‘The Last Silent Star Standing’: An Oral History of 1920s Film with Diana Serra Cary
To delve into her life – almost Zelig-like in the manner she appears in photographs sparring playfully with Jack Dempsey, performing a graceful pose with Irene Castle, being held in Edgar Rice Burroughs’s arms – is to encounter a living connection to a who’s who of 1920s American history and culture. Cary, who possesses an IQ of 145, was discovered in 1920 at 19 months and immediately paired with a veteran performer: Brownie the Wonder Dog. Her 50 two-reelers circled the globe, making Century, that long-ago Poverty Row studio she worked for, a tidy profit. Her movies were so lucrative that Century (which had Universal as its distributor) boasted a ‘Baby Peggy unit’: a production crew entirely devoted to turning out this successful series.
Jeffrey Crouse has talked to Diana Serra Cary, the last(?) of the silent stars.
The Passive Hero: From Yugoslavia to Independence, an Investigation into Slovenian Film
As a part-time resident of Slovenia myself (married to the Slovenian artist and translator Urška Charney), I was pleased to attend the premiere of Shanghai Gypsy. There, in a theatre in Ljubljana, Slovenia’s fairy-tale capital, I encountered a who’s who of the Slovenian screen. The majority of the nation’s film and television stars occupied the relatively small theatre space, faces and names that I recognize because of their ubiquity. In a nation of 2 million souls, there are perhaps 100 recognizable film and television personalities, and they seem to appear in everything. A new entrant to the group is a rare thing. While this may seem small to the point of claustrophobia, there are advantages, at least from a foreigner’s perspective, to swimming in what one might reasonably call a ‘small pond’. If you know any one person in this Slovenian screen-world, you are likely connected to everyone else in it. Kevin Bacon may require six degrees of separation in the popular who-starred-with-who Hollywood game. In Slovenia, you’d need only one or two degrees to reach anyone else.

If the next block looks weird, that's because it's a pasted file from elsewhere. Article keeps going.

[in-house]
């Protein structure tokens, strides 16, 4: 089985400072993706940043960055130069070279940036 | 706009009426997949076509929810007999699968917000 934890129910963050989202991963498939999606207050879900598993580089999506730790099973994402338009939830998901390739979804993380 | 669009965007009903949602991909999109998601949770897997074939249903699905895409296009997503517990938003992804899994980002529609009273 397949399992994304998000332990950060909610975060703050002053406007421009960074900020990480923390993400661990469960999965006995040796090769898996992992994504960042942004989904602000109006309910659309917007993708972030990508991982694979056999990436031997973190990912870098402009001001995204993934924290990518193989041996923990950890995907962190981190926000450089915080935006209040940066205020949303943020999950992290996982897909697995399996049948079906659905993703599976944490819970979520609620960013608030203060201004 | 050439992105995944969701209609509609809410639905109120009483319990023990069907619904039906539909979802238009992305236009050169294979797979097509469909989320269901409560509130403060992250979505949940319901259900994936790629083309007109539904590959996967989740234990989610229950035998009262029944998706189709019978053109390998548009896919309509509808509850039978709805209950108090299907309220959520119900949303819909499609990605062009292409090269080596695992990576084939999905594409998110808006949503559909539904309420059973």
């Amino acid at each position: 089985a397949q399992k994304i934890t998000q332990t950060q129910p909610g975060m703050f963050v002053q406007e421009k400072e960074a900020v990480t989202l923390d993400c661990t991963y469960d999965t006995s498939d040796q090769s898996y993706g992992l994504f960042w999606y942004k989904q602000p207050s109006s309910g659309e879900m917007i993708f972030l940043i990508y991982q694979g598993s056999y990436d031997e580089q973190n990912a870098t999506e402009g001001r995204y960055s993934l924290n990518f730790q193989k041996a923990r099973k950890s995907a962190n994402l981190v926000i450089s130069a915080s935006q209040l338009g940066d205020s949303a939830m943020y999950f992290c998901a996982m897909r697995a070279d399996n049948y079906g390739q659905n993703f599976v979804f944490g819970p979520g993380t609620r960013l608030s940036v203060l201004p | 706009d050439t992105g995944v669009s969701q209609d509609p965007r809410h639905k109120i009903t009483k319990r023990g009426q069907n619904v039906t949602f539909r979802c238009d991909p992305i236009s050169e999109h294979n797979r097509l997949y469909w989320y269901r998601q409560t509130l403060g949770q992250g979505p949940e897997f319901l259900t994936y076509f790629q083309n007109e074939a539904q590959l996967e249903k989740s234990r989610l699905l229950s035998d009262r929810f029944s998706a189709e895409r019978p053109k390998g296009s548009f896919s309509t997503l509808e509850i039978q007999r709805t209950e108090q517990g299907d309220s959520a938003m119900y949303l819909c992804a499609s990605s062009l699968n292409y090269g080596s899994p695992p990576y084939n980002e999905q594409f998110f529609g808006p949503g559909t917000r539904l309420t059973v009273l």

Noah Charney has met the people that matters most in the small world of Slovenian film-making.
A Pacifist and/or Cowardly Yank in Britain: The Americanization of Emily (1964) as anti-war classic
Very controversial upon its original release the film was indeed a pioneering anti-war film that poked fun at silly patriotism, noble self-sacrifice and the glorification of war before such films were fashionable in Hollywood and widely accepted by the public. Columnist Liz Smith years later described The Americanization of Emily as ‘too good for its time, and now a classic for the cognoscenti’. [Director] Arthur Hiller has always insisted that the film was not anti-war but rather ‘anti-glorification of war’. ‘It’s not war that’s insane; it’s the morality of it,’ as James Garner’s Charlie Madison puts it. With an ambiguous ending that leaves viewers today feeling either cheated and/or confused about the larger implications of the film, perhaps only the satire and black comedy rescue Emily from ‘dated, overblown oblivion’…
From the vantage point of the era of neverending ‘war on terror’, Richard A. Voeltz celebrates an ‘anti-glorification of war’ film that will turn 50 in 2014.
Time is Money – The Acceleration of Time and the Vanquishing of Space in Melancholia, Another Earth, and In Time
Resembling the true-life story of Patricia Hearst, the granddaughter of publishing tycoon William Randolph Hearst, who ended up joining the very group that kidnapped her, the Symbionese Liberation Army (SLA) in the mid-1970s United States, [In Time] then develops into a Bonnie and Clyde scenario. However, Will and Sylvia can ultimately be seen as the progenitors of a new species of humans, a species liberated from the slavery of time as a life-binding currency. Will and Sylvia, as the first couple to have actively worked out their freedom from the shackles of time and as freedom fighters, are a novel yet subversive Adam and Eve. Having tasted of the tree of forbidden knowledge (becoming conscious of the reality of things), they actively decide to leave the Garden of Eden and the governance of hierarchical time zones.
William Anselmi and Lise Hogan look at the politics of three high-profile dystopic films of the 2010s.
Spotlight on Gillian Armstrong
‘In the beginning, I was a novelty, and it was very easy for journalists to label me as a feminist only. But also I think it did affect some people’s perception of my films – a woman made this. And you don’t want that, really.’
Australian director Gillian Armstrong interviewed by Anna Weinstein.
Catching up with The Silver Goat: an interview with Tom Colley
‘Aaron [Brookner] was a joy to work with, and as an actor your aim is to be free to deliver an intuitive performance whilst retaining the integrity of the director’s intention.’
Actor Tom Colley discusses his work on The Silver Goat with Tom Ue.